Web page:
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Electromagnet

From Academic Kids

An electromagnet is a type of magnet in which the magnetic field is induced by a flow of electric current. The magnetic field disappears when the current ceases.

Current flowing through a wire produces a magnetic field (M) around the wire. The field is oriented according to the .
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Current flowing through a wire produces a magnetic field (M) around the wire. The field is oriented according to the right-hand rule.

The simplest type of electromagnet is a coiled piece of wire. A coil forming the shape of a straight tube (similar to a corkscrew) is called a solenoid; a solenoid bent so that the ends meet is a toroid. Much stronger magnetic fields can be produced if a "core" of paramagnetic or ferromagnetic material (commonly iron) is placed inside the coil. The field produced by the coil causes the iron to magnetize and generate a field of its own. This field can be hundreds or thousands of times stronger than that of the coil itself.

Magnetic fields caused by coils of wire follow a form of the right-hand rule. If the fingers of the right hand are curled in the direction of current flow through the coil, the thumb points in the direction of the field inside the coil. The side of the magnet that the field lines emerge from is defined to be the north pole.

Electromagnets and permanent magnets

The main advantage of an electromagnet over a permanent magnet is that the magnetic field can be rapidly manipulated over a wide range by controlling the electric current. A disadvantage is that if an electromagnet with a ferromagnetic core is turned on and off again, the core retains some residual magnetization due to hysteresis. This magnetic field can persist indefinitely.

In applications where a variable magnetic field is not required, permanent magnets are generally superior. Since an electromagnet requires a constant flow of electricity, it consumes electrical power. Additionally, permanent magnets can be manufactured to produce stronger fields than any electromagnet of similar size.

Devices that use electromagnets

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Electromagnet.JPG
Strong electromagnets can be used in scrap yards to lift junk metal

Electromagnets are used in many situations where a rapidly or easily variable magnetic field is desired. Many of these applications involve deflection of charged particle beams; the cathode ray tube and mass spectrometer fall into this category.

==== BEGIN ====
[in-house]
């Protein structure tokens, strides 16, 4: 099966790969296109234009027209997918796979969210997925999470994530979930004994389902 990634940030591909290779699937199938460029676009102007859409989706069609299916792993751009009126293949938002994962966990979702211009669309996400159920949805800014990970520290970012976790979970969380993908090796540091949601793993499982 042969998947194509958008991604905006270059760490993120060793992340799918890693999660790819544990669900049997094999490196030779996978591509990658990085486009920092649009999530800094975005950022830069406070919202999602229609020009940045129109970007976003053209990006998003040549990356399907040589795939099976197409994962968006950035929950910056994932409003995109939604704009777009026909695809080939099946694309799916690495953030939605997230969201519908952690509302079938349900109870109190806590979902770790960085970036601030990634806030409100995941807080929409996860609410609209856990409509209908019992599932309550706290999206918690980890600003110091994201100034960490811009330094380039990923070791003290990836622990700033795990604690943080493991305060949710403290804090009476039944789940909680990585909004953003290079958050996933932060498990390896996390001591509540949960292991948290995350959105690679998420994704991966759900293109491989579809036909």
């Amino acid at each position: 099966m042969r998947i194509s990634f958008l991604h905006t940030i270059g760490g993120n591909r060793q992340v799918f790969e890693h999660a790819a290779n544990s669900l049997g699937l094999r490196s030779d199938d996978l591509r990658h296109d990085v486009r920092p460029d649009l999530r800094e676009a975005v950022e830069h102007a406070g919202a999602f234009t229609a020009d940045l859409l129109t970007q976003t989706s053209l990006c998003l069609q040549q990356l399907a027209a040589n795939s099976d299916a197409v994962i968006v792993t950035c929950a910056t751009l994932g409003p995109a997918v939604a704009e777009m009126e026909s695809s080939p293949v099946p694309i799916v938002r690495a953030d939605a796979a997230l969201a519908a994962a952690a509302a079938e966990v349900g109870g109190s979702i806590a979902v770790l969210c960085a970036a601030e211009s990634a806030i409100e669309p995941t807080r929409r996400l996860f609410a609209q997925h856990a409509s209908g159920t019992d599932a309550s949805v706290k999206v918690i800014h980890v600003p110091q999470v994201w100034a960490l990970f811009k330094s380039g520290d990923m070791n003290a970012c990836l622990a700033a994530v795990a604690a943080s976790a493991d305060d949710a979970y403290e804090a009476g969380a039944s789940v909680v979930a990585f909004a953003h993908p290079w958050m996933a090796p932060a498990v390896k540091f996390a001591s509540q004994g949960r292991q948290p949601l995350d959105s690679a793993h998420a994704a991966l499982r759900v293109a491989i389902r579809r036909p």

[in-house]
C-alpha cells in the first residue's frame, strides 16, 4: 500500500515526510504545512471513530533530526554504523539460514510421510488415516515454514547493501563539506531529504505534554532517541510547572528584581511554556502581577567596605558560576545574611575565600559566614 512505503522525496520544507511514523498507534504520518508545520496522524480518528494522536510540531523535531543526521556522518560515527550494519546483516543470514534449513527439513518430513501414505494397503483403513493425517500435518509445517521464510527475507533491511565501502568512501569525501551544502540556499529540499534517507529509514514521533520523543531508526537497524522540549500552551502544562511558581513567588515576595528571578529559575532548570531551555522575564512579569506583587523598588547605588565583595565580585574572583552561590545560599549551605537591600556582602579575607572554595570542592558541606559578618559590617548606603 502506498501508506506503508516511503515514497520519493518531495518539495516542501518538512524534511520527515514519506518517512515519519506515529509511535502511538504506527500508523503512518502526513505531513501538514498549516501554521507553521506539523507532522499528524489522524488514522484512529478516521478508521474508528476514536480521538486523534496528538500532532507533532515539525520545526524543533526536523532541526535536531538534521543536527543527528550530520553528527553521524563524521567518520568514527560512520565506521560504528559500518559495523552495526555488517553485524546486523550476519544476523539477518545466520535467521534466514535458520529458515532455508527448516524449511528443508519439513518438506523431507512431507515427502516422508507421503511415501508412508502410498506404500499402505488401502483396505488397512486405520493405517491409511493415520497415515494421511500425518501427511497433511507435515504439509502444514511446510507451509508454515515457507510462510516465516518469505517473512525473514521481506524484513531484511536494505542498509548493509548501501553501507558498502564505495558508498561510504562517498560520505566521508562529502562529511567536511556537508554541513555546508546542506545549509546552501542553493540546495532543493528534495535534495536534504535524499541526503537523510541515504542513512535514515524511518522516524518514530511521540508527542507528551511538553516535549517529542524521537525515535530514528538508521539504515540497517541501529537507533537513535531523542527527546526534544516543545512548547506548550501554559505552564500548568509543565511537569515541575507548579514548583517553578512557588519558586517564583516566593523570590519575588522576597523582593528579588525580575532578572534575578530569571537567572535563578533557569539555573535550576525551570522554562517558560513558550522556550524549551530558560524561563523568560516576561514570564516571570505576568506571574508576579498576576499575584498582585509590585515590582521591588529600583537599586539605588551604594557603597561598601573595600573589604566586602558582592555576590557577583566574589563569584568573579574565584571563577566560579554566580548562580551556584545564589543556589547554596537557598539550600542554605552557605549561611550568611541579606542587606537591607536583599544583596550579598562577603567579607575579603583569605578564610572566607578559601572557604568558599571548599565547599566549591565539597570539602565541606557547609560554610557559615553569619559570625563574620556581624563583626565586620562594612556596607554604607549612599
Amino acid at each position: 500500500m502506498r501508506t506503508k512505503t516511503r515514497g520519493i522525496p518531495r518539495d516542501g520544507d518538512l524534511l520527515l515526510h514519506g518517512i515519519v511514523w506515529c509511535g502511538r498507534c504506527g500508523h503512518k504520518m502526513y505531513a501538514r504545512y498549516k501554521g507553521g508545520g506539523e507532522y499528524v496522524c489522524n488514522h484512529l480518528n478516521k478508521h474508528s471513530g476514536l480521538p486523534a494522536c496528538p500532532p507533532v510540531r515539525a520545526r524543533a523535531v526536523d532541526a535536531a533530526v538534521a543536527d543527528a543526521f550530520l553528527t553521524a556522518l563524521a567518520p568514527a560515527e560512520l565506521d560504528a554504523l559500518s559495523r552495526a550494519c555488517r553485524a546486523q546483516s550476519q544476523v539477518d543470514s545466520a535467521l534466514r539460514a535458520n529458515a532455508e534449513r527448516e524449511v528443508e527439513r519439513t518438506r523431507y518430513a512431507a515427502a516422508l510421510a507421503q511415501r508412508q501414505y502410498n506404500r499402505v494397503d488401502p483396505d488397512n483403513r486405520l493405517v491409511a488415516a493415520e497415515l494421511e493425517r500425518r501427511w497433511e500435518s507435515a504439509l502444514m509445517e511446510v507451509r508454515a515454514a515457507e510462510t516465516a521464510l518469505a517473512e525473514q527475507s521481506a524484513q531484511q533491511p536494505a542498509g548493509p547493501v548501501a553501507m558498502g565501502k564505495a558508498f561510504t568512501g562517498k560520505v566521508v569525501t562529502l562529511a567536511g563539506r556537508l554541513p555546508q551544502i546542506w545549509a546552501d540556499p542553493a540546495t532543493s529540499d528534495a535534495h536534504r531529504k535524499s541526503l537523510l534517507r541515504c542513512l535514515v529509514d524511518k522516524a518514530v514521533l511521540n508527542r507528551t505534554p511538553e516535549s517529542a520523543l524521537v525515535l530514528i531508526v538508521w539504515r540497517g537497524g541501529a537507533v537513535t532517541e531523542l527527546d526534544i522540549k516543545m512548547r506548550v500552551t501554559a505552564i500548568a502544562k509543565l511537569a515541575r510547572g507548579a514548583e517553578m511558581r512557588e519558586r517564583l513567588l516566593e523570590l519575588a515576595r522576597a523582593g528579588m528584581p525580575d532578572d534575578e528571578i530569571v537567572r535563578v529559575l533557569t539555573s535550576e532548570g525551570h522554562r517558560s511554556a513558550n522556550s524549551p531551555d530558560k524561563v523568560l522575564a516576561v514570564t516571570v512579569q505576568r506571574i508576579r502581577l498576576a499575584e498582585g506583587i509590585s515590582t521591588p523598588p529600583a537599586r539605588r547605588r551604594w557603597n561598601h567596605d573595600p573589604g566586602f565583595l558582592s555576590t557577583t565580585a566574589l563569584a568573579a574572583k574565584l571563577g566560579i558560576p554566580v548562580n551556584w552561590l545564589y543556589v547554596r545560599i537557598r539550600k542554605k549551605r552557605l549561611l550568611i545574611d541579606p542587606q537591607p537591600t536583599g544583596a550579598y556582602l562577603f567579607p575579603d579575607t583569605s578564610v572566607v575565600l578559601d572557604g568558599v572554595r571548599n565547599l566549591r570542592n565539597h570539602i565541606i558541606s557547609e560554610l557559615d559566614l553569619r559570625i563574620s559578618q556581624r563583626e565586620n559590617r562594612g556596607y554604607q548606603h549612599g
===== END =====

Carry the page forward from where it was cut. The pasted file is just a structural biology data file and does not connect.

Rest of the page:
Other devices cause electromagnetic fields to interact with fields from permanent magnets and produce forces. Electromagnetic actuators take advantage of the fact that, if the core of a solenoid is displaced toward one end of the coil, a force will occur tending to push the core farther in that direction. Typical uses include relays, electromagnetic door locks, and solenoid valves. Doorbells and similar devices are commonly made by causing the moving core to strike a bell.

Electromagnets are the essential components of many circuit-breakers, they are used in cars in electromagnet brakes and clutches. In some trams, electromagnetic brakes grip directly on to the rails, very high powered electromagnets are even used to lift very heavy scraps of metal. Perhaps the most amazing use of an electromagnet is in the magnetic levitation train electromagnets are mounted to grip at the ends of a pair of structures under the train; the structures wrap around and under each side of the guideway. The magnets are attracted up towards laminated iron rails in the guideway and lift the train so it hovers.

Electromagnets are used in a rotary electric motor to produce a rotating magnetic field that turns the rotor, or in a linear motor to produce a travelling magnetic field that propels the projectile.

See also

fr:Électroaimant it:Elettromagnete nl:Elektromagneet ja:電磁石 pl:Elektromagnes

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